It sounded like a simple delivery job. Pick up Nick Mason’s Enzo from Bob Houghton’s Ferrari emporium in the Cotswolds and deliver it to the Col de Vence – 950 miles away, in the south of France – in time for a photoshoot starting on Tuesday morning. The Enzo was at Bob Houghton’s because a stone had flicked up and punctured the oil cooler. With a new one due to arrive on Friday, time was tight, but if I set off on Sunday afternoon I’d have a comfortable drive down to the French Riviera on Monday.
Having filled up with fuel at the last filling station in the UK, my first stop in France is some 270 miles later, just before Reims, at 12.30am. Filling the Enzo tank costs £120 a time but at least you get several minutes to stare into that wonderful engine bay. The 650bhp 6-litre V12 is a serious piece of kit, and having it on show like this is all part of the Ferrari magic.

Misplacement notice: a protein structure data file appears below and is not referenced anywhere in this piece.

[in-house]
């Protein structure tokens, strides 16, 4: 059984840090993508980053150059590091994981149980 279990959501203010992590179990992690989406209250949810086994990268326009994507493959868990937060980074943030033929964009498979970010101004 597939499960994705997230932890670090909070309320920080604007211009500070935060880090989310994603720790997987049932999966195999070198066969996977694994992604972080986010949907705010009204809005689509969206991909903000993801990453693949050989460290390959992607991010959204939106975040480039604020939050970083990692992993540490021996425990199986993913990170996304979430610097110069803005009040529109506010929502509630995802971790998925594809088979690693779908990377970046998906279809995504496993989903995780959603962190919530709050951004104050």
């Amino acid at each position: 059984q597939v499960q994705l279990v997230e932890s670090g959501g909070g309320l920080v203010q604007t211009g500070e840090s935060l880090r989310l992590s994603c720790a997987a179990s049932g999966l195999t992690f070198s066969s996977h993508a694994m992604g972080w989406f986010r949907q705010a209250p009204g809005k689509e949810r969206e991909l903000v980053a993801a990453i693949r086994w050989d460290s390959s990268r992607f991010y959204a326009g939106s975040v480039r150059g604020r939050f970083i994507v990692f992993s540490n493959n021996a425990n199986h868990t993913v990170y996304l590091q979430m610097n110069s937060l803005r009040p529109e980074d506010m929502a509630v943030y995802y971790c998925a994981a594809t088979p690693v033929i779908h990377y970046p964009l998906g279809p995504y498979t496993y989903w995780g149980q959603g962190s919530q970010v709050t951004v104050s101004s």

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As the miles slip by, I really start to struggle with keeping the speed down to the legal limit (an indicated 95mph equals around 3300rpm in sixth). Eventually, with the autoroute becoming increasingly deserted, I can’t resist it any longer. Flicking down the gearbox, I give it full chat in third. The engine instantly digs deep, emitting a delicious howl. I haven’t got Race mode selected, so, as the red line approaches, the gearbox automatically pops into fourth at 108mph. Fifth arrives at precisely 143mph and lasts until sixth is needed at 181. I’m buzzing now. This full attack probably only lasted some 30 seconds or so, but how I wish I could do the whole journey at these sorts of speeds. Big speeds are incredibly easy in the Enzo. It’s like the car is covered in a special layer of Teflon, allowing it to slip effortlessly through the cool night air. In fact, this side of a Veyron, I can’t think of a car that builds speed quite as easily as the Enzo. You do need to be alert, though, as it feels nervous at high speeds, thanks mainly to the ultra-sharp steering. You also need to take care in crosswinds, which seem to unsettle the Enzo more than other supercars. By 2.10am I’ve got as far as Dijon and decide it’s time to have a kip, so I park up and recline the seat as much as I can. It’s not easy, but with a rolled-up jacket as a pillow, I manage about an hour of decent shut-eye. A quick coffee at the service station later and I’m off again, still with 430 miles to go. At 5am I stop for fuel just south of Lyon. The Enzo won’t win any economy competitions, averaging 16.5mpg at 95mph. I park up for another nap, but a stream of lads pour out of a coach in the car park and, with camera phones at the ready, make a beeline for the Enzo. Rather than become tonight’s Facebook sensation, I quickly move on and pull into a lorry park, out of sight of the amateur paparazzi. When I awake some 50 minutes later a few of the trucks are making their way out to the motorway. Seems as if France is starting to wake up, too. As I start heading east just above Marseille, the sky turns pinkie-orange, signifying dawn is almost here. It’s a welcome sight. The Mediterranean sun is blinding as it finally begins its slow ascent, but it feels beautifully warm through the Enzo’s windscreen. Watching the sun come up is always magical, but today it’s telling me I’m on the home straight. Another fill-up and a breakfast croissant later and I’m approaching Grasse in the morning rush hour. I’ve almost done it. I look out at all the commuters around me and wonder who’s had the more memorable trip to work this morning, them or me. Then I spot the sign indicating the start of the Col de Vence. This is what I’ve driven all this way for.